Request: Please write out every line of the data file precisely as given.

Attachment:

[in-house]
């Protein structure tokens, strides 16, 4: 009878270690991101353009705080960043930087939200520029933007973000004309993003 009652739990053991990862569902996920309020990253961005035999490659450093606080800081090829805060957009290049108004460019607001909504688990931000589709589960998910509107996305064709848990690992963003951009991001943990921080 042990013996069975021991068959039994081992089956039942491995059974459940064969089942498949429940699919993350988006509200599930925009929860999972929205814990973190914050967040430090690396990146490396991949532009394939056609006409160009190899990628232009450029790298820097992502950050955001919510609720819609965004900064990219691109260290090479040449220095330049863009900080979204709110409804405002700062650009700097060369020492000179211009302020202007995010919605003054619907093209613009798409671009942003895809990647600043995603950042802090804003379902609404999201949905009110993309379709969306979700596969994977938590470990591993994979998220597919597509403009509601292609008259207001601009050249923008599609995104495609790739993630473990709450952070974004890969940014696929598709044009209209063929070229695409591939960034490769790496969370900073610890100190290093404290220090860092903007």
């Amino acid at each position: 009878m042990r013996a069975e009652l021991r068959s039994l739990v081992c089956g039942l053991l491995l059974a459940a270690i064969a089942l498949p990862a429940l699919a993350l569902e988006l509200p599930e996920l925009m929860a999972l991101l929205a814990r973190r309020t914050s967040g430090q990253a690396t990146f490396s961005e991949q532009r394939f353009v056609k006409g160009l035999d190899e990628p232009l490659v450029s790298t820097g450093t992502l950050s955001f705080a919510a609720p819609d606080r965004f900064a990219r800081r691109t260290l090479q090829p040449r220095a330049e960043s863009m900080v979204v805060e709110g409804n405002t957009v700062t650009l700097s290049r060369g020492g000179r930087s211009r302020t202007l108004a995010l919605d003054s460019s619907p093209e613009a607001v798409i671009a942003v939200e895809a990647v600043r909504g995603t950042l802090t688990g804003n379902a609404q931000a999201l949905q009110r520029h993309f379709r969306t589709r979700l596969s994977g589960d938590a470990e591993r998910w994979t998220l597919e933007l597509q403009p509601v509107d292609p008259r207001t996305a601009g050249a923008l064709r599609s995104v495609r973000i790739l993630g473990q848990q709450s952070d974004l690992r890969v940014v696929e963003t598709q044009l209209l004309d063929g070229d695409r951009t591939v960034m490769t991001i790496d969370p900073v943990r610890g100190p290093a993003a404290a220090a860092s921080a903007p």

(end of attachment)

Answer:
[in-house]
């Protein structure tokens, strides 16, 4: 009878270690991101353009705080960043930087939200520029933007973000004309993003 009652739990053991990862569902996920309020990253961005035999490659450093606080800081090829805060957009290049108004460019607001909504688990931000589709589960998910509107996305064709848990690992963003951009991001943990921080 042990013996069975021991068959039994081992089956039942491995059974459940064969089942498949429940699919993350988006509200599930925009929860999972929205814990973190914050967040430090690396990146490396991949532009394939056609006409160009190899990628232009450029790298820097992502950050955001919510609720819609965004900064990219691109260290090479040449220095330049863009900080979204709110409804405002700062650009700097060369020492000179211009302020202007995010919605003054619907093209613009798409671009942003895809990647600043995603950042802090804003379902609404999201949905009110993309379709969306979700596969994977938590470990591993994979998220597919597509403009509601292609008259207001601009050249923008599609995104495609790739993630473990709450952070974004890969940014696929598709044009209209063929070229695409591939960034490769790496969370900073610890100190290093404290220090860092903007």
């Amino acid at each position: 009878m042990r013996a069975e009652l021991r068959s039994l739990v081992c089956g039942l053991l491995l059974a459940a270690i064969a089942l498949p990862a429940l699919a993350l569902e988006l509200p599930e996920l925009m929860a999972l991101l929205a814990r973190r309020t914050s967040g430090q990253a690396t990146f490396s961005e991949q532009r394939f353009v056609k006409g160009l035999d190899e990628p232009l490659v450029s790298t820097g450093t992502l950050s955001f705080a919510a609720p819609d606080r965004f900064a990219r800081r691109t260290l090479q090829p040449r220095a330049e960043s863009m900080v979204v805060e709110g409804n405002t957009v700062t650009l700097s290049r060369g020492g000179r930087s211009r302020t202007l108004a995010l919605d003054s460019s619907p093209e613009a607001v798409i671009a942003v939200e895809a990647v600043r909504g995603t950042l802090t688990g804003n379902a609404q931000a999201l949905q009110r520029h993309f379709r969306t589709r979700l596969s994977g589960d938590a470990e591993r998910w994979t998220l597919e933007l597509q403009p509601v509107d292609p008259r207001t996305a601009g050249a923008l064709r599609s995104v495609r973000i790739l993630g473990q848990q709450s952070d974004l690992r890969v940014v696929e963003t598709q044009l209209l004309d063929g070229d695409r951009t591939v960034m490769t991001i790496d969370p900073v943990r610890g100190p290093a993003a404290a220090a860092s921080a903007p």